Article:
On Memorial Day we were poised to cross the 100,000 threshold. Ninety thousand more Americans dies over the summer, and it did not have to be this way.
It does not have to be this way, but it will continue to be this way until we have leadership that acknowledges the scope of the emergency, and puts together a plan to manage the crises.
The economy will continue to struggle, the stock market notwithstanding, a million Americans will file new claims for unemployment every week, the unemployment rate will continue to hover around ten percent, Americans will not return to work for as long as the status quo remains the same.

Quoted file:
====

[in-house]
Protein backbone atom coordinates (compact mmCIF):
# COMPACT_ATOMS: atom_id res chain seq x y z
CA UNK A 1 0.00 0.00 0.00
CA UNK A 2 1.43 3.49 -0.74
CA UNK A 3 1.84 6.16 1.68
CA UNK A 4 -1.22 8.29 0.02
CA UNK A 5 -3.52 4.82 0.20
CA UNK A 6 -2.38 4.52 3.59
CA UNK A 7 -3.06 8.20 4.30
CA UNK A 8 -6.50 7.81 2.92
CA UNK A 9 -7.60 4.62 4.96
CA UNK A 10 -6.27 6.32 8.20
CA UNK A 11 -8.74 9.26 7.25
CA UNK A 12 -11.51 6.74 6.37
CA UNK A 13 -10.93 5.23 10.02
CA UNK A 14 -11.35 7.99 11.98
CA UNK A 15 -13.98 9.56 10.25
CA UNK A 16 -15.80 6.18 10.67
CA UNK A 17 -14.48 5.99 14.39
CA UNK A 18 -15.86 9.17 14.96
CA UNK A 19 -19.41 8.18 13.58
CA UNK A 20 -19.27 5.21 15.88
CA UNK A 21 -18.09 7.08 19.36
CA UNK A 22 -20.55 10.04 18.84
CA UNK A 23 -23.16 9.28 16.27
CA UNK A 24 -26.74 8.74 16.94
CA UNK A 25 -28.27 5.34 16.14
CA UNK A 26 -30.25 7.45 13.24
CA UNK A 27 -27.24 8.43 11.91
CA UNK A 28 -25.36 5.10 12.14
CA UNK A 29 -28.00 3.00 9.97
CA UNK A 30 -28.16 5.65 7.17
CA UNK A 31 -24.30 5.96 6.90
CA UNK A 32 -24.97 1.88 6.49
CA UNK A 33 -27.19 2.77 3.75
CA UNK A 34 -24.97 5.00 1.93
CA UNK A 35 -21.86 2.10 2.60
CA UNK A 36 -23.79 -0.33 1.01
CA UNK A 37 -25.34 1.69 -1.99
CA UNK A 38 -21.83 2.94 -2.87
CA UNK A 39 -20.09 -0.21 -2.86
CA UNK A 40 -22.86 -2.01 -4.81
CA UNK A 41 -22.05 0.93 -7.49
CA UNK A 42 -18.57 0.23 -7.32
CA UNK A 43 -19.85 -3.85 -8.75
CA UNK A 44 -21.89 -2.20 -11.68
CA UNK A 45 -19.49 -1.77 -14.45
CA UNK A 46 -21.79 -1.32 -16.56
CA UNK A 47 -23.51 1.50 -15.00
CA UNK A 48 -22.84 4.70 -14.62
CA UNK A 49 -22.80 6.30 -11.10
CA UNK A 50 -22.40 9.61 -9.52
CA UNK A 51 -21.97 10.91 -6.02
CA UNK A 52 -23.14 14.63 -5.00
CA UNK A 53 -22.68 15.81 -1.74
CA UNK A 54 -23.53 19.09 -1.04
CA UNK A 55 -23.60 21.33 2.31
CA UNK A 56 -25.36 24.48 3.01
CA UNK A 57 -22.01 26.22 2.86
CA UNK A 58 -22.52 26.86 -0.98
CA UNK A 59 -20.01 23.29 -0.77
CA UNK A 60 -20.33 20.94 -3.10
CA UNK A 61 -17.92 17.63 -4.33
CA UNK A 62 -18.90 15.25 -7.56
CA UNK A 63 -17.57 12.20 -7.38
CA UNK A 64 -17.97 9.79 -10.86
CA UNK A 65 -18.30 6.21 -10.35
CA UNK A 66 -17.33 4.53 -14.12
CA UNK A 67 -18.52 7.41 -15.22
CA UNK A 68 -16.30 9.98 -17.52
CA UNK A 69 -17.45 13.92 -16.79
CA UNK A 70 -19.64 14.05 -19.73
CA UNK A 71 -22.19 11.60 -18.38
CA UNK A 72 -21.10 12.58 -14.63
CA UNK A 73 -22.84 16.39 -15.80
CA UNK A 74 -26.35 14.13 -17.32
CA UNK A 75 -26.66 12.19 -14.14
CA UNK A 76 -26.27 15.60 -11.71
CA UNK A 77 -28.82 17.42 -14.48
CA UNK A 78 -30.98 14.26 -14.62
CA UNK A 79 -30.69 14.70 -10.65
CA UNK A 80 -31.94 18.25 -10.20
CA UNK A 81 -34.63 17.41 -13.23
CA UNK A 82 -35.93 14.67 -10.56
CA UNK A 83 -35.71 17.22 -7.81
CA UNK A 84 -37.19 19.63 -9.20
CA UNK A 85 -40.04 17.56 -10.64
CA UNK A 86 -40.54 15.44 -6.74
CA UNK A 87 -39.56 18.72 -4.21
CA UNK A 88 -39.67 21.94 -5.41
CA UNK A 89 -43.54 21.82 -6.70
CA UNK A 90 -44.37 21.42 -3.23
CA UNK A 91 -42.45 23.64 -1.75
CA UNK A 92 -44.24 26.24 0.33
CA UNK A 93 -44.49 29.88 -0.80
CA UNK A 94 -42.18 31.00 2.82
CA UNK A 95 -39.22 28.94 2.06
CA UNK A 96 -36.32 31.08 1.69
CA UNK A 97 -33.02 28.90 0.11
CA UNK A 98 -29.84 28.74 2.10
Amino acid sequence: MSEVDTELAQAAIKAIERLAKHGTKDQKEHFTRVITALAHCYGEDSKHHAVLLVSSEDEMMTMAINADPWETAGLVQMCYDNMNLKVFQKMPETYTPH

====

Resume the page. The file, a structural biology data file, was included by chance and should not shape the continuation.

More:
The unemployed American worker needs relief. The House of representatives has passed a bill to provide. The Senate has opted not to address and the president is actively working against it.
We need the Hero’s act to pass to provide this relief, we need to keep those who are still working, working, we need it to help those who are not working return to work. We need it so that American families can keep a roof over their heads, keep the lights on, keep gas in the car, and keep food on the table
We need leadership, or we need a general strike!
Happy Labor Day my brothers and sisters, lets due the right thing!
Sometimes I get ahead of myself, I think we all do at times, we project what we want to see, over and against the reality of what is, as in the title of this piece.
Mother Theresa of Calcutta; the patron saint of doubters.